Complex regional pain syndrome: a review

J Hand Surg Eur Vol. 2013 Jul;38(6):616-26. doi: 10.1177/1753193412471021. Epub 2013 Jan 22.


Complex regional pain syndrome, formally known as reflex sympathetic dystrophy, is a poorly understood condition that describes a collection of clinical symptoms and signs occurring in the peripheries most commonly after trauma. Pain is the main problem. It is generally out of proportion to the degree of injury and can be unresponsive to narcotics. In addition joint stiffness, temperature and colour changes, and swelling occur. The diagnosis and treatment are challenging for any clinician and a multidisciplinary approach is often necessary with physiotherapy, occupational therapy, and the pain team. The hand surgeon is involved for two reasons, firstly as the upper limb is the most frequently involved, and secondly because the condition may be a complication of the patient's surgery and result in a much prolonged recovery. This review elucidates the recent advances in the knowledge of the aetiology, classification and treatment of this fascinating condition.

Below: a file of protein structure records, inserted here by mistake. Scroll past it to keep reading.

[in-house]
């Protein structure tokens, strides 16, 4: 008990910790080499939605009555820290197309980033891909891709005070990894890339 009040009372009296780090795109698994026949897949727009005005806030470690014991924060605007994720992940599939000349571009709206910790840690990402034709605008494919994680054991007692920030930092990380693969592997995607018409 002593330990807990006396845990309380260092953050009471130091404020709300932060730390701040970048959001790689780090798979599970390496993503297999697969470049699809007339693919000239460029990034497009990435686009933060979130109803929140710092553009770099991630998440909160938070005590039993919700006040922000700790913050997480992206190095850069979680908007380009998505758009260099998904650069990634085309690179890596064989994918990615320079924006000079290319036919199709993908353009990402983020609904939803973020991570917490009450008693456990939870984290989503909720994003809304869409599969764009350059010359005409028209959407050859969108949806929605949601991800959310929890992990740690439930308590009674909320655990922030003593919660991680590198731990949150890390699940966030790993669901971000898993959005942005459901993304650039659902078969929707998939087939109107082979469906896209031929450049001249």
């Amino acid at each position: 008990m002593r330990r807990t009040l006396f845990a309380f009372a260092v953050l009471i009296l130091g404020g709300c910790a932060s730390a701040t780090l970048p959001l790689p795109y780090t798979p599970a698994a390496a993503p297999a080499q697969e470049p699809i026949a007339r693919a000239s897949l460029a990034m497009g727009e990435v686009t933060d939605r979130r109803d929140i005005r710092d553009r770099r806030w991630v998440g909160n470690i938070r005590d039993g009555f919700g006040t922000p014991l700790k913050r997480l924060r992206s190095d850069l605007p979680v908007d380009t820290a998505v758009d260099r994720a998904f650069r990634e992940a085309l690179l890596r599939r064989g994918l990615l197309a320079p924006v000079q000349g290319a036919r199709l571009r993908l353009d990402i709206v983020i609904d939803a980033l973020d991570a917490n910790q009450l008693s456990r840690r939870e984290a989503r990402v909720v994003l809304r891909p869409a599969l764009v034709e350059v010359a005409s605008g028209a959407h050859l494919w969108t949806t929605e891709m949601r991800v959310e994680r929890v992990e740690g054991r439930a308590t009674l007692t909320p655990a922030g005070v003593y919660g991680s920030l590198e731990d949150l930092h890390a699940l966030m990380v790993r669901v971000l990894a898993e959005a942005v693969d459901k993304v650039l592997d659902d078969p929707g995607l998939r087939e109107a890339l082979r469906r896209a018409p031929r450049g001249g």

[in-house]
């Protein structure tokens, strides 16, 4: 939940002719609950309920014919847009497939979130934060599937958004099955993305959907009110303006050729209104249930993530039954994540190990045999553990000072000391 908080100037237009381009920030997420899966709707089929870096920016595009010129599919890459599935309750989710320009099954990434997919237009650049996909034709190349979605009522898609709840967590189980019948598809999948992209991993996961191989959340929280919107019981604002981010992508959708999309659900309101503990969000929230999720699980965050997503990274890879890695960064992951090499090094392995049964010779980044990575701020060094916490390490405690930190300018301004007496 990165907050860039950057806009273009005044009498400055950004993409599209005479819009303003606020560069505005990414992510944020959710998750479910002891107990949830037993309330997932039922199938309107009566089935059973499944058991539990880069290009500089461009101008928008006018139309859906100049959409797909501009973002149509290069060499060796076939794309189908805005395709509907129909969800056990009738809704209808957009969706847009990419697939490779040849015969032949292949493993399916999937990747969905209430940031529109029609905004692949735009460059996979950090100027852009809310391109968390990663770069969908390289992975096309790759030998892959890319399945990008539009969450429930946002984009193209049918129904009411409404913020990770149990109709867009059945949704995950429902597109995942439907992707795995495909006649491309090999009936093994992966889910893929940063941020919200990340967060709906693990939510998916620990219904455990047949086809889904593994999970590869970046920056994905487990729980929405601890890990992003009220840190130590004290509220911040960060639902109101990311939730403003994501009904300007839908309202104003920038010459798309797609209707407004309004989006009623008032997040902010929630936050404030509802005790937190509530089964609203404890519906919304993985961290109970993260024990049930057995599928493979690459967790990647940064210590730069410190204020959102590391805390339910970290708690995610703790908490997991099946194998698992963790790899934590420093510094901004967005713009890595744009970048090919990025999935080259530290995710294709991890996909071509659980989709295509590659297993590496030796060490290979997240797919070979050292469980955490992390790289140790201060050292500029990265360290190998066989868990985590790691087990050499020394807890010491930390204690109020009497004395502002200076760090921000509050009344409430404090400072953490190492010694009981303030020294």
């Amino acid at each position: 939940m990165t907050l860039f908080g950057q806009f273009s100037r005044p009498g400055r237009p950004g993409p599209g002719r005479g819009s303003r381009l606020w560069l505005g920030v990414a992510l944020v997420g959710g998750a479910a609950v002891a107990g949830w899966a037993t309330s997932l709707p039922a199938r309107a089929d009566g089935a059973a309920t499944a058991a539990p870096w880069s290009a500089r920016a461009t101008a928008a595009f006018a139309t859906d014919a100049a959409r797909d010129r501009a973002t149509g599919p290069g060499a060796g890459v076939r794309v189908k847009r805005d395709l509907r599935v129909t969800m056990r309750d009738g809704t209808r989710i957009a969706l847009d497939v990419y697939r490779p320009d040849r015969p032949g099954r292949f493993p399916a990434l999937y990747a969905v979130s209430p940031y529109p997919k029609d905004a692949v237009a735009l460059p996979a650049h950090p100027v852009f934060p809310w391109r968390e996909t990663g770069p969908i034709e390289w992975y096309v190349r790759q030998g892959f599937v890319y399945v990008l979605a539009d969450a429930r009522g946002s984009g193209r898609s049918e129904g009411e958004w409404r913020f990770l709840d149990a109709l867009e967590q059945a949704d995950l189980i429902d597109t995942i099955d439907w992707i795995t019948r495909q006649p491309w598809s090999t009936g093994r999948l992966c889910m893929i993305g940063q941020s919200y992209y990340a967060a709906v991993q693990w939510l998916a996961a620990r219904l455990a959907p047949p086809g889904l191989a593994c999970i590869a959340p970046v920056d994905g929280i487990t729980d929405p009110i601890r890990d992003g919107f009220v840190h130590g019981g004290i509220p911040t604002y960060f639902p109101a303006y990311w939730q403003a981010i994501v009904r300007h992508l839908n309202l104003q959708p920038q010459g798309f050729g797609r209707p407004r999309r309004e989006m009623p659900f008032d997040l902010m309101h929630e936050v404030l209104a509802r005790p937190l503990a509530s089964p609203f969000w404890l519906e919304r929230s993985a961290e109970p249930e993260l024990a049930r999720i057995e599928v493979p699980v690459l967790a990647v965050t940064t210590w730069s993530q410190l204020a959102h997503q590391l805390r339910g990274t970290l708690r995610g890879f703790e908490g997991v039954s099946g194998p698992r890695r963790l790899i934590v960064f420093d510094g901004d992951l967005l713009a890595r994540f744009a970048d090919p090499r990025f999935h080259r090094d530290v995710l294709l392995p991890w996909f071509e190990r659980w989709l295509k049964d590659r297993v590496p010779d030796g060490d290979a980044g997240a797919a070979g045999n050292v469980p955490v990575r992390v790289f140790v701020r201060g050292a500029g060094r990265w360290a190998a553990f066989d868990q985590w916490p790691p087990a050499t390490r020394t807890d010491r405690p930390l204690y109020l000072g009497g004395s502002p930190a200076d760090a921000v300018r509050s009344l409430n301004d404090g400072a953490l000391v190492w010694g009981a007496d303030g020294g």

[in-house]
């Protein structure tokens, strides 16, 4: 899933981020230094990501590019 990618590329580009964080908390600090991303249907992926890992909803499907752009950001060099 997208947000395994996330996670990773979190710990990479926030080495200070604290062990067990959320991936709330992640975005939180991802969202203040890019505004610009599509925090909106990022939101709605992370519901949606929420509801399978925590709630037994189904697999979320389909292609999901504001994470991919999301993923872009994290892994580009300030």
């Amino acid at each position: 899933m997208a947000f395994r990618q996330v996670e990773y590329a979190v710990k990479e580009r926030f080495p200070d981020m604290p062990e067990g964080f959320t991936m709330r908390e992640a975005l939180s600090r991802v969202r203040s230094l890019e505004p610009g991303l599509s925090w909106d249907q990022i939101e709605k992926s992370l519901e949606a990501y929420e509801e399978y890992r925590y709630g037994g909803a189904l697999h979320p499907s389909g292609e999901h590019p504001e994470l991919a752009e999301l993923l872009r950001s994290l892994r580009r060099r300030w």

Keywords: Complex regional pain syndrome; Reflex sympathetic dystrophy.

Publication types

  • Review

MeSH terms

  • Complex Regional Pain Syndromes / diagnosis*
  • Complex Regional Pain Syndromes / etiology
  • Complex Regional Pain Syndromes / physiopathology
  • Complex Regional Pain Syndromes / therapy
  • Diagnostic Errors / legislation & jurisprudence
  • Edema / etiology
  • Feedback
  • Hair / abnormalities
  • Humans
  • Hyperalgesia / etiology
  • Incidence
  • Inflammation / complications
  • Malpractice
  • Movement / physiology
  • Muscle Weakness / etiology
  • Nails, Malformed
  • Neuralgia / complications
  • Physical Therapy Modalities
  • Vasomotor System / physiopathology